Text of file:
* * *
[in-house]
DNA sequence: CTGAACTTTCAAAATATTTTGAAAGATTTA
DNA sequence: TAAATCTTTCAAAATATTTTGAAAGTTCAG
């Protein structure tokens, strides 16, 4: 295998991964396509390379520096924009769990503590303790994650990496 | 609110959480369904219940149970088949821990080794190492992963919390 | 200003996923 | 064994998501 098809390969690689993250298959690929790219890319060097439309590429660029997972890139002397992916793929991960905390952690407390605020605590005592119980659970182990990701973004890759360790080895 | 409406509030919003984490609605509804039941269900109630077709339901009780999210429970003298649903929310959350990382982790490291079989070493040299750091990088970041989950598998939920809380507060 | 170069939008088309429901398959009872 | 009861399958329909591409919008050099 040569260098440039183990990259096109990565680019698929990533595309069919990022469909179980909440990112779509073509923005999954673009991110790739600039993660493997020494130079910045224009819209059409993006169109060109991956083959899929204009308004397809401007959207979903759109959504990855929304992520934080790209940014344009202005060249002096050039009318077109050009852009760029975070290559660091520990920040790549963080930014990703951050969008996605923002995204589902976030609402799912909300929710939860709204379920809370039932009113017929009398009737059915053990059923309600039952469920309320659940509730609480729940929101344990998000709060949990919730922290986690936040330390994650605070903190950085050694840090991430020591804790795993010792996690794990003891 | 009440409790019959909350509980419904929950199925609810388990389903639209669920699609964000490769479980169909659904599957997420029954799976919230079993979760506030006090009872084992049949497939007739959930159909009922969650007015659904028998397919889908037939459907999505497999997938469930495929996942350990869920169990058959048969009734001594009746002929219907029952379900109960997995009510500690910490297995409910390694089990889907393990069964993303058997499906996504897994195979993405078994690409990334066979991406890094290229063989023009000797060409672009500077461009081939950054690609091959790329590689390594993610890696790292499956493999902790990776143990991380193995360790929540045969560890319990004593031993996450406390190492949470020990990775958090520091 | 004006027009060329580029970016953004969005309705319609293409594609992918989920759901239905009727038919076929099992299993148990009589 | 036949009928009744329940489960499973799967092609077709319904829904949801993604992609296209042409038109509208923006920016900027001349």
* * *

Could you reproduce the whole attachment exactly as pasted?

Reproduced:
[in-house]
DNA sequence: CTGAACTTTCAAAATATTTTGAAAGATTTA
DNA sequence: TAAATCTTTCAAAATATTTTGAAAGTTCAG
């Protein structure tokens, strides 16, 4: 295998991964396509390379520096924009769990503590303790994650990496 | 609110959480369904219940149970088949821990080794190492992963919390 | 200003996923 | 064994998501 098809390969690689993250298959690929790219890319060097439309590429660029997972890139002397992916793929991960905390952690407390605020605590005592119980659970182990990701973004890759360790080895 | 409406509030919003984490609605509804039941269900109630077709339901009780999210429970003298649903929310959350990382982790490291079989070493040299750091990088970041989950598998939920809380507060 | 170069939008088309429901398959009872 | 009861399958329909591409919008050099 040569260098440039183990990259096109990565680019698929990533595309069919990022469909179980909440990112779509073509923005999954673009991110790739600039993660493997020494130079910045224009819209059409993006169109060109991956083959899929204009308004397809401007959207979903759109959504990855929304992520934080790209940014344009202005060249002096050039009318077109050009852009760029975070290559660091520990920040790549963080930014990703951050969008996605923002995204589902976030609402799912909300929710939860709204379920809370039932009113017929009398009737059915053990059923309600039952469920309320659940509730609480729940929101344990998000709060949990919730922290986690936040330390994650605070903190950085050694840090991430020591804790795993010792996690794990003891 | 009440409790019959909350509980419904929950199925609810388990389903639209669920699609964000490769479980169909659904599957997420029954799976919230079993979760506030006090009872084992049949497939007739959930159909009922969650007015659904028998397919889908037939459907999505497999997938469930495929996942350990869920169990058959048969009734001594009746002929219907029952379900109960997995009510500690910490297995409910390694089990889907393990069964993303058997499906996504897994195979993405078994690409990334066979991406890094290229063989023009000797060409672009500077461009081939950054690609091959790329590689390594993610890696790292499956493999902790990776143990991380193995360790929540045969560890319990004593031993996450406390190492949470020990990775958090520091 | 004006027009060329580029970016953004969005309705319609293409594609992918989920759901239905009727038919076929099992299993148990009589 | 036949009928009744329940489960499973799967092609077709319904829904949801993604992609296209042409038109509208923006920016900027001349």